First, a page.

Justin Forsyth’s London

The chief executive of Save the Children has increased the charity’s income by £50m per year since 2010, enabling it to increase the number of children it reaches from 8m to 15.4m

Justin Forsyth at Gelateria 3bis, London
Justin Forsyth at Gelateria 3bis, London | Image: Richard Grassie

My son Arthur is 22 months and an early riser, so weekend lie-ins are a distant memory. I’ll let my wife Lisa sleep and I’ll juggle giving Arthur Marmite on toast with listening to the Today programme and reading emails. The situation in a crisis zone often segues into my weekend and I like to keep up to speed.

Then the three of us might spend the morning at Borough Market. I love the buzz and we’ll browse, pick up supplies and taste various treats. Next we’ll head to Tapas Brindisa for brunch and order Spanish scrambled eggs with onions and a plate of jamón Ibérico de bellota. For dessert, we’ll pop to Gelateria 3bis for the best ice cream in London, served in a waffly cone, and then to Monmouth for coffee, usually Ethiopian because I’ve been there a few times and fallen in love with its beauty. From there we’ll walk a lovely loop along the river to the wobbly bridge and across to St Paul’s.

At this time of year, a real weekend indulgence is to watch Arsenal play live at the Emirates. I have a season ticket and sit with my uncle and cousins. At Save the Children I’ve instigated a partnership with the club and they’ve raised a lot of money for our education programmes, so I’ve put my passion to good use.

If there isn’t a game on, I’ll play some fiercely competitive tennis with my brother on Highbury Fields. It’s a rivalry that’s gone on over 25 years. We had a match on his wedding day to “relax” him, and it was so nail-bitingly close that although we were cutting it fine, I wouldn’t let him leave until we’d finished.

On Saturday night I’ll take Lisa out for dinner. That might be to family-run Little Sardegna, an intimate, authentic place in Stoke Newington with proper Italian home cooking. It’s always packed and the food is very special – I’ll have the malloreddus with pork ragù, and Lisa loves the pumpkin tortellini.

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Or a new favourite is Primeur, a neighbourhood secret in a converted garage with huge folding doors that open up completely in summer. It has a cool, industrial feel and you sit at shared tables or at the bar overlooking the open kitchen. The food is Italian/French fusion and I like the mishmash – both on the menu and in the people you meet. It’s all very convivial.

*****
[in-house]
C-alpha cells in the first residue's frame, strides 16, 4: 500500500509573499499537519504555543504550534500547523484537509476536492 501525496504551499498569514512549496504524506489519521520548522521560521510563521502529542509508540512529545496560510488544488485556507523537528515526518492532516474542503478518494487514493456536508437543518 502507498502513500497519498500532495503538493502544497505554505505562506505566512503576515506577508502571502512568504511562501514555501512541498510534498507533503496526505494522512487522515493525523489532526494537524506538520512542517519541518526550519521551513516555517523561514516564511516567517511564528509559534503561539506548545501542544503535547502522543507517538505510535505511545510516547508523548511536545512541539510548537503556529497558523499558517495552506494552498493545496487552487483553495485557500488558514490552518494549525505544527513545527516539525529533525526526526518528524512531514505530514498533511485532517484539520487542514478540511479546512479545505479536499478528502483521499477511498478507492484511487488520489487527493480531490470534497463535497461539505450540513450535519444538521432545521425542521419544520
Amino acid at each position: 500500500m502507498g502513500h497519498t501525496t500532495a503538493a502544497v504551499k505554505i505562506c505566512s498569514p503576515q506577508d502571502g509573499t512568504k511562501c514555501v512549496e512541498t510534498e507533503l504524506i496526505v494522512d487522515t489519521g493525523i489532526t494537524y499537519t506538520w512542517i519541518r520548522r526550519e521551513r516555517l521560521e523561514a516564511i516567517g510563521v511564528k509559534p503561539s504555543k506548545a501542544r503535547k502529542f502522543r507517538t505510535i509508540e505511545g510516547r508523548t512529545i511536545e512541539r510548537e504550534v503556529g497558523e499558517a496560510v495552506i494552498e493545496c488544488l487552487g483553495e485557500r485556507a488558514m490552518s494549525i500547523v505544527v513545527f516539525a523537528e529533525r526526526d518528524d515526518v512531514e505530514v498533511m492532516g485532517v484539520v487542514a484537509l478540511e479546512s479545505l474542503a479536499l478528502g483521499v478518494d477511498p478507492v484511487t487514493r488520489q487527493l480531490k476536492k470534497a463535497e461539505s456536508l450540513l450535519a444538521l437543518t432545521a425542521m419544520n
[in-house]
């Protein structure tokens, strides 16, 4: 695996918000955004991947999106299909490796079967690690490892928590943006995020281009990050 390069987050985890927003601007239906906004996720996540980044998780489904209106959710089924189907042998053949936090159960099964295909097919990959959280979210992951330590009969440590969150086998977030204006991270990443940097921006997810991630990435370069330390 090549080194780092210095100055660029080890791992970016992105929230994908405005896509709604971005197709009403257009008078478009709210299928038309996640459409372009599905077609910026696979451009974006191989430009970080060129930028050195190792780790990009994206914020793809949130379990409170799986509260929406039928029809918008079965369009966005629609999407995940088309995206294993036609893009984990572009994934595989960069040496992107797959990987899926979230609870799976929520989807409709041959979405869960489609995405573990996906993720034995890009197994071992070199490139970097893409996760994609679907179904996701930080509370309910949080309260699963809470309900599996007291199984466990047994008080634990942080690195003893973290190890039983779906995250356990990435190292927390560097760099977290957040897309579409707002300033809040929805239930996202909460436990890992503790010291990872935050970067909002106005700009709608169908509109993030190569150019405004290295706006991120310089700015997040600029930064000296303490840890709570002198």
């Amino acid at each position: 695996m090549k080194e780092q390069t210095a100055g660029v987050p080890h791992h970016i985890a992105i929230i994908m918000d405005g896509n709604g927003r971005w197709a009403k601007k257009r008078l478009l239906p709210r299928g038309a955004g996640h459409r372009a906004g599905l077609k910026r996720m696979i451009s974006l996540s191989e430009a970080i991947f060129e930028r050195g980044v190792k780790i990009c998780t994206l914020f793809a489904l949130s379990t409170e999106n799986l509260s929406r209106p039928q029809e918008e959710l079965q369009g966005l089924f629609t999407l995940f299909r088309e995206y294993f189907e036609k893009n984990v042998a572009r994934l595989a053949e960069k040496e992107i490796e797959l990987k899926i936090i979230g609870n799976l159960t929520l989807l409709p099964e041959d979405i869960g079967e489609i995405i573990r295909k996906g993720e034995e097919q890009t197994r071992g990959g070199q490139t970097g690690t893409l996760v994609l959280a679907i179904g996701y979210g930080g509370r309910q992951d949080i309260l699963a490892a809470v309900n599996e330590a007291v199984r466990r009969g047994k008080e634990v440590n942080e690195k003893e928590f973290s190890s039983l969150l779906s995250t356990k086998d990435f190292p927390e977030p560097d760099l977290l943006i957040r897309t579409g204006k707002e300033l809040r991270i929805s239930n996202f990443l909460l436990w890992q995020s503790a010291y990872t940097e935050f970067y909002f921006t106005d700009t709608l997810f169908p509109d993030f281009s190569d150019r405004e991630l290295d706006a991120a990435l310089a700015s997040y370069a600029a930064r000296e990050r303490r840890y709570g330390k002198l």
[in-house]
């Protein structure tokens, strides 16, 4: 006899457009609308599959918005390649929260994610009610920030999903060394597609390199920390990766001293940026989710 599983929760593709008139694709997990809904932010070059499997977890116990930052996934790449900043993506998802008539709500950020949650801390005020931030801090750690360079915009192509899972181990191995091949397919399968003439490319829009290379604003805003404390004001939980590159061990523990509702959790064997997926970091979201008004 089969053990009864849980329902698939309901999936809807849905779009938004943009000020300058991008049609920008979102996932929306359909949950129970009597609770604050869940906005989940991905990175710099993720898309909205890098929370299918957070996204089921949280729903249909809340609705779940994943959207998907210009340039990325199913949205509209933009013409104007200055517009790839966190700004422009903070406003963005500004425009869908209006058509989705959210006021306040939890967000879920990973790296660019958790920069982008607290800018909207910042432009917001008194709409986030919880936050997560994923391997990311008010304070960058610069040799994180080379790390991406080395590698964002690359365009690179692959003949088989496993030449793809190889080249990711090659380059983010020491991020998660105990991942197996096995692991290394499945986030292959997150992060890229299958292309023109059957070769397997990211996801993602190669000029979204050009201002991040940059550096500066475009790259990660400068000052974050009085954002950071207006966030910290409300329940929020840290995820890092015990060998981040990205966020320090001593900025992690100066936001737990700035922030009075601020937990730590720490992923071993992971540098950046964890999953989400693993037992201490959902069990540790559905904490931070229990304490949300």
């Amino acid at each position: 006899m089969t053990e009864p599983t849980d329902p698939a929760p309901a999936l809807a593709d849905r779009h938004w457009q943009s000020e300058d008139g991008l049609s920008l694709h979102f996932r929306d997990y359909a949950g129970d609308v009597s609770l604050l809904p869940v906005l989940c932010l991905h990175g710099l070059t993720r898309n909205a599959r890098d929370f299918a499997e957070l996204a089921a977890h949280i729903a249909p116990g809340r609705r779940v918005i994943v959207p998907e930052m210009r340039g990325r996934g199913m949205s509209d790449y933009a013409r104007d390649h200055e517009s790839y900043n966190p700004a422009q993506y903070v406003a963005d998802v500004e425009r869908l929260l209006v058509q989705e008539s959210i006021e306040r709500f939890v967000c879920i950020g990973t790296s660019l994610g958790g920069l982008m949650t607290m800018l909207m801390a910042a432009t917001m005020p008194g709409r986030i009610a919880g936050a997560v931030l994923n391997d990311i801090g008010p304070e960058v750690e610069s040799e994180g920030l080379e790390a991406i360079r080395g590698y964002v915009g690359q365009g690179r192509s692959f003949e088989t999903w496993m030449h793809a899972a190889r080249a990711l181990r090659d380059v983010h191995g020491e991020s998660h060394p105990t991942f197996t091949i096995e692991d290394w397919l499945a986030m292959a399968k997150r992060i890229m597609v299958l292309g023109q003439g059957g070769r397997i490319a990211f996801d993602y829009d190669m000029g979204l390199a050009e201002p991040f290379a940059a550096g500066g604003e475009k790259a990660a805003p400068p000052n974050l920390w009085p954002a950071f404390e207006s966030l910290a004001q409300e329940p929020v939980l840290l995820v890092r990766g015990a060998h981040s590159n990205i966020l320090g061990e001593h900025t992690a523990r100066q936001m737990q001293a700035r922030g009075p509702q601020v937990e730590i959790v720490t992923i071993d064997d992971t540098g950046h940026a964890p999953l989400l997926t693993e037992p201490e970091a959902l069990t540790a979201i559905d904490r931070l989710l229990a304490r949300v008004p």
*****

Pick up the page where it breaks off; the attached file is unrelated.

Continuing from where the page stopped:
If it’s rainy and cold, we might swap dinner for a film at Screen on the Green, a lovely cinema in Islington with sofas and a bar. Or, for the ultimate romantic evening, we’ll go to the Royal Opera House and head to Hakkasan afterwards for late-night dim sum and cocktails.

On Sunday, Arthur and I will creep out early to buy breakfast at The Spence Bakery, which makes the best bread and pains au chocolat, warm from the oven. Later we’ll meet friends for a pub lunch at The Londesborough. It serves great Bloody Marys and roasts that come with a Yorkshire pudding regardless of what you’ve ordered. Or there’s the bustling Drapers Arms, a pub with huge windows, open fireplaces and local beer on tap.

In the afternoon, we’ll walk to the top of Primrose Hill to look over London. Then we’ll head to Hampstead Heath or to the high street, where Lisa will browse the piled-high wares at Primrose Hill Books.

I travel an enormous amount and Sunday nights are often spent on a plane, so the ones at home are particularly enjoyable. Lisa and Arthur hunt monsters in the garden, while I prep for the week ahead. Then we’ll have a glass of wine and cook dinner. I make a brilliant beef Wellington – I studied catering and cooked at restaurants before I moved into politics and charity work. I go to bed early as Mondays tend to be intense – we’ll get an update on the latest emergency and work out how we can help.

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